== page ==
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Here’s What is at the Bottom of the Deepest Hole on Earth That Would Leave You in a Shock

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In the year 1970, Soviet scientists began one of the greatest and most ambitious drilling and mining experiments in human history in the Kola Peninsula. A drilling project started, which would go on to reach farther down into the Earth’s crust than any other in history, setting a Guinness World Record that still stands today. Even now, over 20 years since the cessation of all drilling activities at the borehole, which has since been welded shut, it’s remembered as a grand science project that brought about great scientific discoveries, as well as rumors, myths, and legends of the type that wouldn’t be out of place in a modern horror movie.

In its prime, the superstructure that was built around the rig on the Kola Peninsula was 20 stories high, and over the time of its operation, it would host over 3,000 workers operating in shifts. Teams who were permitted to operate in or around the rig comprised leading geologists with specialist knowledge, not only of how to operate a large drill but also what might be found below the surface. All of the workers lived up in the tundra, six miles away from the nearest village, and when daylight gave way to darkness, the drilling project began.

The immediate success of the project was almost unusual; there were no initial problems, and the drills continued to bore into the earth, ultimately reaching a distance of over seven miles. It was the most significant scientific achievement since the Americans had successfully placed a man on the moon.

There were some who said that drilling the hole would open up a portal to Hell, allowing demons to escape into the world. These rumors grew louder when work on the project was temporarily halted in 1983. The legends say that even though the temperature on the ground shouldn’t have exceeded 392 degrees Fahrenheit, the temperature recorded at the end of the drill actually reached over 1,500 degrees.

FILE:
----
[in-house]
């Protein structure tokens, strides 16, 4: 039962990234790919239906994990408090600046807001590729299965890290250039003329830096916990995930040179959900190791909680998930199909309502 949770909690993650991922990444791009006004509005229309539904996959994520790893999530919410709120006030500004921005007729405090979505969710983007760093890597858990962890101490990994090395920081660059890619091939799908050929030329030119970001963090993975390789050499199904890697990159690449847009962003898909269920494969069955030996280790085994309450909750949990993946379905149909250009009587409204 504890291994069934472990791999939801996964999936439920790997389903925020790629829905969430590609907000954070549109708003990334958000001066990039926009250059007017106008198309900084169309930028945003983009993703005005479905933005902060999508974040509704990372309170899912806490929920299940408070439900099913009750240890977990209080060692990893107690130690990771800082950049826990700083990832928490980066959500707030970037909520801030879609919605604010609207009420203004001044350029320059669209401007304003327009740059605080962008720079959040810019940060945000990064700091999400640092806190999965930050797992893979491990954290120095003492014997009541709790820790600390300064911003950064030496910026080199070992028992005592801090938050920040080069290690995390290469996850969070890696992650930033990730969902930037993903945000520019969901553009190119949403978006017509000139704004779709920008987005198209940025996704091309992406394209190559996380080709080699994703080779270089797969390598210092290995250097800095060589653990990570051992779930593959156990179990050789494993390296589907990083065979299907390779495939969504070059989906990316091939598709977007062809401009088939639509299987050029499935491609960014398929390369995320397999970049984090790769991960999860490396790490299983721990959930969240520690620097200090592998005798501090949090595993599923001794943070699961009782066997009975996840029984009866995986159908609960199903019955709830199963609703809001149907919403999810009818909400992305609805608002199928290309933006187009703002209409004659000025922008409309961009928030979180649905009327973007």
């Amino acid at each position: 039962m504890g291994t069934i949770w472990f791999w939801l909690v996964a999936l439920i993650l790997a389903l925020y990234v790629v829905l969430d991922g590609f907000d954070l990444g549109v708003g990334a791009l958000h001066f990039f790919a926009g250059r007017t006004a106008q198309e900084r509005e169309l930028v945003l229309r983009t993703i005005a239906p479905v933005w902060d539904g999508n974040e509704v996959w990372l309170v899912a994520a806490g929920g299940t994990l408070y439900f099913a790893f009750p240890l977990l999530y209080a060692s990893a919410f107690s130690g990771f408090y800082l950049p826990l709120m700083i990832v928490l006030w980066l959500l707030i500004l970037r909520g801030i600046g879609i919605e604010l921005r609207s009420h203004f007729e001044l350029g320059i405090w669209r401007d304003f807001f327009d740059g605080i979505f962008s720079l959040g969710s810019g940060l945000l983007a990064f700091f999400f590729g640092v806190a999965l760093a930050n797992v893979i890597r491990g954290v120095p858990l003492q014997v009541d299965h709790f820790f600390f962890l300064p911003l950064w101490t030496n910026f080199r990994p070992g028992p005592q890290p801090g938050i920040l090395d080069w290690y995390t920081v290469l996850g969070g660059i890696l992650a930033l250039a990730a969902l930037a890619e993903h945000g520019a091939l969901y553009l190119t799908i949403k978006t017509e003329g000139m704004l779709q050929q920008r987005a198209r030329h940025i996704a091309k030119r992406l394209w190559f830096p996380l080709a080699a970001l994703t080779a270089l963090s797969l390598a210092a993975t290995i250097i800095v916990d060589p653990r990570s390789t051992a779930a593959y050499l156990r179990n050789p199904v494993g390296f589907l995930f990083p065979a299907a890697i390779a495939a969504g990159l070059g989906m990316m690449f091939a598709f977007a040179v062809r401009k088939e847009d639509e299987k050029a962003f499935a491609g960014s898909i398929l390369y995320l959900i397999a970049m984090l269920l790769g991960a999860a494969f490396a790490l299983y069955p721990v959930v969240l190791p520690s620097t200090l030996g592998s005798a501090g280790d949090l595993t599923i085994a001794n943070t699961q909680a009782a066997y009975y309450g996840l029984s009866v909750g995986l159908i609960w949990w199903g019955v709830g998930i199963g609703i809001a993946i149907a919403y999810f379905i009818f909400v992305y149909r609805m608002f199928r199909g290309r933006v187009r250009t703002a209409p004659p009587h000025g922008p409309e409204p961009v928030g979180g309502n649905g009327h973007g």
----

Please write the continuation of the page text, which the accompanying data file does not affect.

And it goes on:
Allegedly, on the end of the drill was a microphone which captured the screams of tormented souls deep in the pits of Hades. These screams were relayed to observers on the surface who became traumatized by what they were hearing, and an atmosphere of deep fear and anxiety gripped the rig, and work suddenly had to be shut down without warning. At least that’s the story. Here is a recording that’s claimed to come from the Kola borehole from a microphone that was lowered into the well. Listen to it for yourself.

Not many people initially believed the rumors, and the drill was set back into operation. However, in 1992, digging work at the Kola borehole stopped forever. At its deepest point, the temperature at the bottom of the hole was 350 degrees Fahrenheit. Scientists had been expecting a maximum temperature of 200 degrees. Nobody, including project head David Gue Berman, could explain why there was such a significantly higher temperature than anticipated. Those in charge concluded that it would be unsafe to continue operations, and so they stopped.

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Gue Berman keeps the myths and legends about the borehole alive to this day. He takes tourists to the site of the abandoned drill, telling them the tale of how foolish scientists drilled a hole to the underworld and released ghosts and demons from below. It’s an entertaining tour and helps Gue Berman pay his bills, but it isn’t actually what happened.

The story about the borehole opening a portal to Hell had actually been started as an April Fool’s joke by Finnish journalists. They intended it to be a funny story, but something got lost in translation, and it was reprinted by American newspapers as fact before anybody had the chance to do any fact-checking. The story had gone around the world, and everybody knew the Kola Super-Deep Borehole as a haunted mine.

What happened at Kola and what was achieved by scientists there is actually more interesting than any myth or legend could ever be. This was a completely new science involving drilling to depths nobody had tried to reach before, unimaginable pressure, and new technology to bore the holes, battling high temperatures and resistant rock. The geologists pressed on, determined to reach their goal of going further into the Earth’s crust than anyone had ever achieved previously.

By 1979, they’d broken that world record, taking it from the Bertha Rogers hole in the USA. By 1983, the drill had passed the 7.45-mile mark, and it was time to celebrate. Moscow announced the success of the project, and scientists and dignitaries from all over the world were invited to come and see the results for themselves.

The great and the good descended on the Kola Peninsula to see the rig and to study samples of rock that had been extracted from the incredible depths. No human eyes had ever seen rock created under these types of geological forces before, and people wanted to see them and spend time studying them. Because of this, work at the site stopped for a full year to allow these studies to take place.